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phoebusg's avatar

What editions of philosophic texts do you prefer, why?

Asked by phoebusg (5241points) October 4th, 2010

There are a lot of bad editions and translations of philosophic texts. In some cases, the original is harder (even for native speakers) – Kant for example.

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7 Answers

Carly's avatar

I’m actually trying to find one myself. Maybe this thread might help you.

free_fallin's avatar

Voltaire and Chomsky are my two favorites to read. I wouldn’t classify myself as having a preference, per se, but I can read their works for hours and have without ever wanting to stop. The English versions I’ve found for Voltaire all seem to be fine, for me.

phoebusg's avatar

@Carly cheers, already gone through that thread but appreciate the effort.
@free_fallin and which edition/version of Voltaire do you have – or have read?

free_fallin's avatar

I’ve read everything I could get my hands on by Voltaire. The version of Candide I have is a newer paperback from just last year. His Philosophical Dictionary that I have is a NuVision Publications from 2008. I don’t recall the version for his other works I have read; those I retrieved from the library.

crazyivan's avatar

I speak no German but I’ve always wondered if Neitzche is as beautiful in his original language. From what I’ve been told, it is much better in translation.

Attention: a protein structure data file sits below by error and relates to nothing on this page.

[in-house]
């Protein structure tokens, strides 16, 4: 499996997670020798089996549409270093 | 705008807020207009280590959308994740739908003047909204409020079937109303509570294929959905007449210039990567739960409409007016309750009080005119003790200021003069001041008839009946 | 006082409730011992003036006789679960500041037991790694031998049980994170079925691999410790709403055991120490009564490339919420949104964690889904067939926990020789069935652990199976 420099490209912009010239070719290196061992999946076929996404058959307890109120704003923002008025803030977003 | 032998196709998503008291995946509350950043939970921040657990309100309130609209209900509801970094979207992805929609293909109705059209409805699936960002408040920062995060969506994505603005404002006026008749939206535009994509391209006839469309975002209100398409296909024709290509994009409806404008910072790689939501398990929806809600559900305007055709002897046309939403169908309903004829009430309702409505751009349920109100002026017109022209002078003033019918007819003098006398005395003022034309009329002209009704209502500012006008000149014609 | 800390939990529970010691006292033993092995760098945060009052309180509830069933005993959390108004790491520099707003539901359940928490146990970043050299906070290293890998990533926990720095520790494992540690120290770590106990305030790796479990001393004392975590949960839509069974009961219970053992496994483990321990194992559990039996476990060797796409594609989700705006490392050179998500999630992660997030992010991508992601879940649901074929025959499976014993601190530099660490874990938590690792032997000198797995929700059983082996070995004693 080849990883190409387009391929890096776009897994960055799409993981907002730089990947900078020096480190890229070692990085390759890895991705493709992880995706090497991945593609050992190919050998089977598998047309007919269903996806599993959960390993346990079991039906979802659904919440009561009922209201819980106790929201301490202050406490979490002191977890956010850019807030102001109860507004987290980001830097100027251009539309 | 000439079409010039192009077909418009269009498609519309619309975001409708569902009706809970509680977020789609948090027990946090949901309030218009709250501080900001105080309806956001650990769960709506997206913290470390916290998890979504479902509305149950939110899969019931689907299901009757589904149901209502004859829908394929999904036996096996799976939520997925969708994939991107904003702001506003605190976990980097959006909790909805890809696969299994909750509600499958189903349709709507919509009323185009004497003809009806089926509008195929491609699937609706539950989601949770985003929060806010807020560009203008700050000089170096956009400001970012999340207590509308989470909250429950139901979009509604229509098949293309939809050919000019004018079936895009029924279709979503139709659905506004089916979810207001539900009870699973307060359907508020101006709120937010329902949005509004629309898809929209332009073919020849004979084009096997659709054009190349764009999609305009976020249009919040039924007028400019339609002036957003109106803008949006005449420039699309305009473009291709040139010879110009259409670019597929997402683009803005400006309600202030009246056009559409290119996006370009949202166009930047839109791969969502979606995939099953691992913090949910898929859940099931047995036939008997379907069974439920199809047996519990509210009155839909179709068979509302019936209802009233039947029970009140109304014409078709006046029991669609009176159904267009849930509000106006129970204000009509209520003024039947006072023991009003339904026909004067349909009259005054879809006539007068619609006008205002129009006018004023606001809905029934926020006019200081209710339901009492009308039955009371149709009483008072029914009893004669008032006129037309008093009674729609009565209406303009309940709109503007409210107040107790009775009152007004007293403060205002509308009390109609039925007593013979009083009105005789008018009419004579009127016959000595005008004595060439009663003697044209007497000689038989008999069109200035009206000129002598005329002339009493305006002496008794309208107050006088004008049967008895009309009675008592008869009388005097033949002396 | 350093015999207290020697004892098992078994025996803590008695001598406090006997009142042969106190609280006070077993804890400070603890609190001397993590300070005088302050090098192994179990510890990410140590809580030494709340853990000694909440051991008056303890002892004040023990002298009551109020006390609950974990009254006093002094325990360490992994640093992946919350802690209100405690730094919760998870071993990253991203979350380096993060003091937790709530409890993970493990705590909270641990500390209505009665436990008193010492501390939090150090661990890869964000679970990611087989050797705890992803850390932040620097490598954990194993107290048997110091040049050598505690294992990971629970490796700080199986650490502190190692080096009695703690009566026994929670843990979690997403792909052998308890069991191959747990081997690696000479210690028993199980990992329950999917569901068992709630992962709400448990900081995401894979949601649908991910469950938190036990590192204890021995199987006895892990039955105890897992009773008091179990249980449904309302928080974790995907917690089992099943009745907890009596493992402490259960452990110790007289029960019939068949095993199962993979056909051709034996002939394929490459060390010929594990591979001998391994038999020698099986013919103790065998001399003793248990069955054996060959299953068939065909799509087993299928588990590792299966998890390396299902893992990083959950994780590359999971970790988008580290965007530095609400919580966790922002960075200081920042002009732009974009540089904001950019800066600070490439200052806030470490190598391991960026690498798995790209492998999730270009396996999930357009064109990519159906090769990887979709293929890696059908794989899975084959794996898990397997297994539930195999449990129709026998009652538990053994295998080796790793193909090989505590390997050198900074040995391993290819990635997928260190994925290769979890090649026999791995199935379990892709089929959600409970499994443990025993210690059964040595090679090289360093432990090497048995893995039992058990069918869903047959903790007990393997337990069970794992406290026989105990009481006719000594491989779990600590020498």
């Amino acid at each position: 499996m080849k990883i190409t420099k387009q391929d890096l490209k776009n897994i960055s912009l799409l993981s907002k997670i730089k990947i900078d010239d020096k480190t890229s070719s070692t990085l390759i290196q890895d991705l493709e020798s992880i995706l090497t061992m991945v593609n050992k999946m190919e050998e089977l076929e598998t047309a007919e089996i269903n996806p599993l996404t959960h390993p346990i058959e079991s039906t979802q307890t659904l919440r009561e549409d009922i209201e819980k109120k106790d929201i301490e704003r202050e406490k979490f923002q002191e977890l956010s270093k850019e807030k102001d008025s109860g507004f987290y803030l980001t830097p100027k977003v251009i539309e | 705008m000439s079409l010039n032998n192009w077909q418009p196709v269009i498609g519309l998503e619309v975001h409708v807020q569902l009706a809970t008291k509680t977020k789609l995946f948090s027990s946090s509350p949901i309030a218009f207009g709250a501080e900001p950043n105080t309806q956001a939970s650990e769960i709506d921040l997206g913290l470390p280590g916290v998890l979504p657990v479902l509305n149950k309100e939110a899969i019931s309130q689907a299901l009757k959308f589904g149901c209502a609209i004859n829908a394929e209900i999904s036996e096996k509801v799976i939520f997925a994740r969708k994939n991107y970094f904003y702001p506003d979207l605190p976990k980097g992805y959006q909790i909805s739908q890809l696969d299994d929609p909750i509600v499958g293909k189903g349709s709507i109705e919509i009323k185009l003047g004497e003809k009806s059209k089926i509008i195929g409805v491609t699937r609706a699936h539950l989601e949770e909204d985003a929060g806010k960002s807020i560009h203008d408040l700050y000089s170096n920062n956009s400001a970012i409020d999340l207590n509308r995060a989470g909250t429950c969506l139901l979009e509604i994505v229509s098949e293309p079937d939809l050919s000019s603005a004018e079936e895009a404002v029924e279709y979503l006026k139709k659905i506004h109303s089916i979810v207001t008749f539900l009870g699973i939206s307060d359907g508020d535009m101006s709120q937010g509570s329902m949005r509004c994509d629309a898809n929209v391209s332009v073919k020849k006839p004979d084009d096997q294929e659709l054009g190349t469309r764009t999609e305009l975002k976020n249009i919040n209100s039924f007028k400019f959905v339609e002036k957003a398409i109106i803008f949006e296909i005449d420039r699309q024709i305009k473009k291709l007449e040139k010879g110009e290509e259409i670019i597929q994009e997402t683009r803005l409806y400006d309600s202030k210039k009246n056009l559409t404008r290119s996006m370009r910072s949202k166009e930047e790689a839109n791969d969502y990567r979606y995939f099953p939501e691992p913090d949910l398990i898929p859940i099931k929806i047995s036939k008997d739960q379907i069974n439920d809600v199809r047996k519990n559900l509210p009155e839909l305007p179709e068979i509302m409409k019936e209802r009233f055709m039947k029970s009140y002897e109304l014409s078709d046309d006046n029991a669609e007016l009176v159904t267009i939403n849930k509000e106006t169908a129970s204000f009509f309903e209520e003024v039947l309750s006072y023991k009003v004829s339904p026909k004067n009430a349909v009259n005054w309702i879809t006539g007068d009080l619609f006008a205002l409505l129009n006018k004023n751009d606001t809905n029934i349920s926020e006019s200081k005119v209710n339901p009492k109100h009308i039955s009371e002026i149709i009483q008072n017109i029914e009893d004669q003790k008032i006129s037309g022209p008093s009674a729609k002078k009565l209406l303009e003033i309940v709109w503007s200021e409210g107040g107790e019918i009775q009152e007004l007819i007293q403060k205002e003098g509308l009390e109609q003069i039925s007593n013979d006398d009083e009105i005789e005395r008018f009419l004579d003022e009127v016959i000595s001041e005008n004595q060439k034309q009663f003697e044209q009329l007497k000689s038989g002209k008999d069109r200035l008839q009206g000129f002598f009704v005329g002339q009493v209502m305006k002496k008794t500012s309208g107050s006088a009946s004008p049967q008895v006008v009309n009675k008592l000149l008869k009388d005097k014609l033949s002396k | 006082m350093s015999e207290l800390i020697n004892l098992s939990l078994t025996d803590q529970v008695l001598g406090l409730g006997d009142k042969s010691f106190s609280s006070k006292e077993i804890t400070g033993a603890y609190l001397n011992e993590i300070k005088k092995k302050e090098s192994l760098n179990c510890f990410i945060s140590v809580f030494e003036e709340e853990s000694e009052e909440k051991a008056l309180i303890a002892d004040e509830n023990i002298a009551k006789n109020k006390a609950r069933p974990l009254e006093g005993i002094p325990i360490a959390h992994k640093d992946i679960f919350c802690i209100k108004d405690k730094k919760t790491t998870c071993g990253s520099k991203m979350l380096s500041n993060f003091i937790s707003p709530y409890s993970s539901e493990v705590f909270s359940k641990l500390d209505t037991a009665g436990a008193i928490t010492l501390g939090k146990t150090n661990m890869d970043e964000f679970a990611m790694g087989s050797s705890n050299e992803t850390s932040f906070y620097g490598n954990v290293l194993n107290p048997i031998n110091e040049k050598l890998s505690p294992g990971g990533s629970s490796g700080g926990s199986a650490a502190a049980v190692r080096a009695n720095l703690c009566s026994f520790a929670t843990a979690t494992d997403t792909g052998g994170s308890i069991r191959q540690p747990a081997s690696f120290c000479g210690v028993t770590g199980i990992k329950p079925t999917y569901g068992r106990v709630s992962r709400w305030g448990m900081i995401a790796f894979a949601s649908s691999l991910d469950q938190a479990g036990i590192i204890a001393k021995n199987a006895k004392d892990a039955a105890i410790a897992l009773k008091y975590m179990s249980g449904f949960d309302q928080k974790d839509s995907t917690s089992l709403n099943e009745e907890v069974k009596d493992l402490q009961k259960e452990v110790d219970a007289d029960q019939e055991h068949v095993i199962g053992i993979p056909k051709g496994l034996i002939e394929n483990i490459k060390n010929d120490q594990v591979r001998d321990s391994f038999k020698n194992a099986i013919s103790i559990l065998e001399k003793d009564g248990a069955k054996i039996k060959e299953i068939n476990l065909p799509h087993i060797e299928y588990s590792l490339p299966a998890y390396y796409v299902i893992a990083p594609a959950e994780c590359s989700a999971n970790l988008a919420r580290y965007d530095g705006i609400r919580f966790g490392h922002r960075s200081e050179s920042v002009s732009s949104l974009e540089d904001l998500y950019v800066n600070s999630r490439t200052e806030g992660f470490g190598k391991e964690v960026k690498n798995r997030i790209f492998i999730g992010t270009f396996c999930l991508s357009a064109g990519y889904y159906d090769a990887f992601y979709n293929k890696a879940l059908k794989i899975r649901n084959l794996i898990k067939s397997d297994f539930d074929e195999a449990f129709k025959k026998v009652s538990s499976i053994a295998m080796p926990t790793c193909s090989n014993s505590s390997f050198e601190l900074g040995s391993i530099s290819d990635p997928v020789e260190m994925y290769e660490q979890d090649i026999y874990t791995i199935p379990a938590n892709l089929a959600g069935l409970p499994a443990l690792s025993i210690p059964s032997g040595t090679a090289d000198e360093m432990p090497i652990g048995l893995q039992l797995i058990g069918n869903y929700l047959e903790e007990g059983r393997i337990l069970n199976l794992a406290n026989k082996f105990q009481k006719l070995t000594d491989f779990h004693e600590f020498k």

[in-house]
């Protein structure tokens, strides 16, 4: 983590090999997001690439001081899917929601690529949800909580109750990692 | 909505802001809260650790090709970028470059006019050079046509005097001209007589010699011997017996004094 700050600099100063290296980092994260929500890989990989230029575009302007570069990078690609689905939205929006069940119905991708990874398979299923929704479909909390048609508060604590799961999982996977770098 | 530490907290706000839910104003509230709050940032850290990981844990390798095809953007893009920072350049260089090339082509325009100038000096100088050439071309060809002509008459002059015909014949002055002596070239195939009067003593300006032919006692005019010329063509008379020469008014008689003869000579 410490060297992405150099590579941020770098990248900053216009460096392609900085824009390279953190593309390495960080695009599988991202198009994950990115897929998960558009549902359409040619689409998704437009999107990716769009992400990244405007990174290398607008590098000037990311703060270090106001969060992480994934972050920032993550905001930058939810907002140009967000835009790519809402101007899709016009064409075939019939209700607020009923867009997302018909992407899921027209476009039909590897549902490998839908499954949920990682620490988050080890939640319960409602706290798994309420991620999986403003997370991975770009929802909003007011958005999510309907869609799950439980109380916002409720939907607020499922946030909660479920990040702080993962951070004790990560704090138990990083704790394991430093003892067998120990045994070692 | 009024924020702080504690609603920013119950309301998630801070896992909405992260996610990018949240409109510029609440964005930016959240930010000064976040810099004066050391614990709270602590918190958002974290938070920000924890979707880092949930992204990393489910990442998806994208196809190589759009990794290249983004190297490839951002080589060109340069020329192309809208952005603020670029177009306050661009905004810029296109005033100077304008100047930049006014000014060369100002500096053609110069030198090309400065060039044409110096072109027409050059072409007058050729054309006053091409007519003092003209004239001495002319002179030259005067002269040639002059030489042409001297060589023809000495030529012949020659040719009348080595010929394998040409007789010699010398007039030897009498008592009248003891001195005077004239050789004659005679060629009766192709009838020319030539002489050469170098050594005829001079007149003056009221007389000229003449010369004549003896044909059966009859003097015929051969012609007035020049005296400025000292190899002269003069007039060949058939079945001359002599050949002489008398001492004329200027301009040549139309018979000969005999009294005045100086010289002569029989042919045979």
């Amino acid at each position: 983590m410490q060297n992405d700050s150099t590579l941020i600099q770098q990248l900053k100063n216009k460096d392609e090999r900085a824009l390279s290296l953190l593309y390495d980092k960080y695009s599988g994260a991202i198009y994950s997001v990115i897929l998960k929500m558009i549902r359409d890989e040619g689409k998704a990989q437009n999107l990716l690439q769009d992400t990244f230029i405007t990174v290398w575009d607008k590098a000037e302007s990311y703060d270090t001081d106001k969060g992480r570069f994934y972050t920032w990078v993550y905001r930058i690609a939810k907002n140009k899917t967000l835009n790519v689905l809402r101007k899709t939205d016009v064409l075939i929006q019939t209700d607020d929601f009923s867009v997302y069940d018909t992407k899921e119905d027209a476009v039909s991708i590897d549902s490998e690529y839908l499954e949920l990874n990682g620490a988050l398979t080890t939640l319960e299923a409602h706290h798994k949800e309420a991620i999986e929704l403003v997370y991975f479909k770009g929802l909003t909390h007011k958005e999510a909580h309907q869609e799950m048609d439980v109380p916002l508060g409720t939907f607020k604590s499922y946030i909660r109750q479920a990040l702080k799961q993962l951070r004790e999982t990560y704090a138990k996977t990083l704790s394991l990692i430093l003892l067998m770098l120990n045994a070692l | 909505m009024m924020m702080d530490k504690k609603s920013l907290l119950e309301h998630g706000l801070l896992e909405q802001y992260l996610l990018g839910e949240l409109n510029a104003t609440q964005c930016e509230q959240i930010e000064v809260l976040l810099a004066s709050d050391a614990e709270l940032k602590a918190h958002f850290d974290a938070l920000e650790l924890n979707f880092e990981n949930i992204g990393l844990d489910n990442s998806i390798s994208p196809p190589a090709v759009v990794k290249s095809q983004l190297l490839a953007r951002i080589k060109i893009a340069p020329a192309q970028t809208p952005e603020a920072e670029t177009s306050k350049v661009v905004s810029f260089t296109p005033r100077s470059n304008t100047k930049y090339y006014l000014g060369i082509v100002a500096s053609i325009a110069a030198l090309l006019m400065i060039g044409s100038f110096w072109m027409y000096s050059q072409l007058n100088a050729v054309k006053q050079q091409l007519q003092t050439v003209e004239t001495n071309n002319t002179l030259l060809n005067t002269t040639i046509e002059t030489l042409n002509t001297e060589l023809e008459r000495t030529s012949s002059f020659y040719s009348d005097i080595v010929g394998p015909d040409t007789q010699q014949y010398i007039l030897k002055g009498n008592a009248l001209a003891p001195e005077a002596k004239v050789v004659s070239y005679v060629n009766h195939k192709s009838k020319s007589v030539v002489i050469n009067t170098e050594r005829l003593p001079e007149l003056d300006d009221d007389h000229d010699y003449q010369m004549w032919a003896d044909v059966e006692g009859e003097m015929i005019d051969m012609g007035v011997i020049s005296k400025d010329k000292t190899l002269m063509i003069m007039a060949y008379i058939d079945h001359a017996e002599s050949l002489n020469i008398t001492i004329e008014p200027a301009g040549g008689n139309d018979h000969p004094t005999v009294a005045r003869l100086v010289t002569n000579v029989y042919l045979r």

As poetic and verbose a language as English is it seems an ideal language for ferreting out philosophy.

Jeruba's avatar

In many or most cases I like to look at two translations: one that stays as close to a literal rendition as possible while accounting for differences between the idioms and conventions of the language and the other that is faithful to the spirit and flavor even if it has to take some liberties with literal sense to create a similar feel in English. The difference is especially important when the language contains symbolism, metaphor, and other poetic devices: to convey the same effect in English, it may be necessary to choose parallel but not identical phrasing or use different figures of speech.

When the original is highly literary, beautifully written and not just prosaically businesslike, I want the same flavor in a translation. For that reason I sometimes choose a very old translation, like from early in the 20th century, even if it doesn’t reflect the latest scholarship.

When possible I like to see a translation alongside the original, on facing pages, even if I can’t actually read the original—for example, if it’s in Sanskrit. It’s amazing how much additional information you can extract from text in a language you don’t know, and even in a written form you can’t read, when there’s a translation beside it.

I also prefer a translation that includes some words of the original, either in the body or in footnotes, especially for key terms and terms that could be translated in several (possibly controversial) ways. When you can see, for example, that the author uses the same German word in two phrases for concepts that might be differently expressed in English, it tells you that there is a close relationship between them. You can also look them up in a German dictionary and see how many possibilities the translator had to choose among; different translators may feel that different choices are correct, and we can be misled when we have our own ideas about the English word.

phoebusg's avatar

@Jeruba thank you for the elaborate response, care to share a few of your favorite editions? Cheers :)

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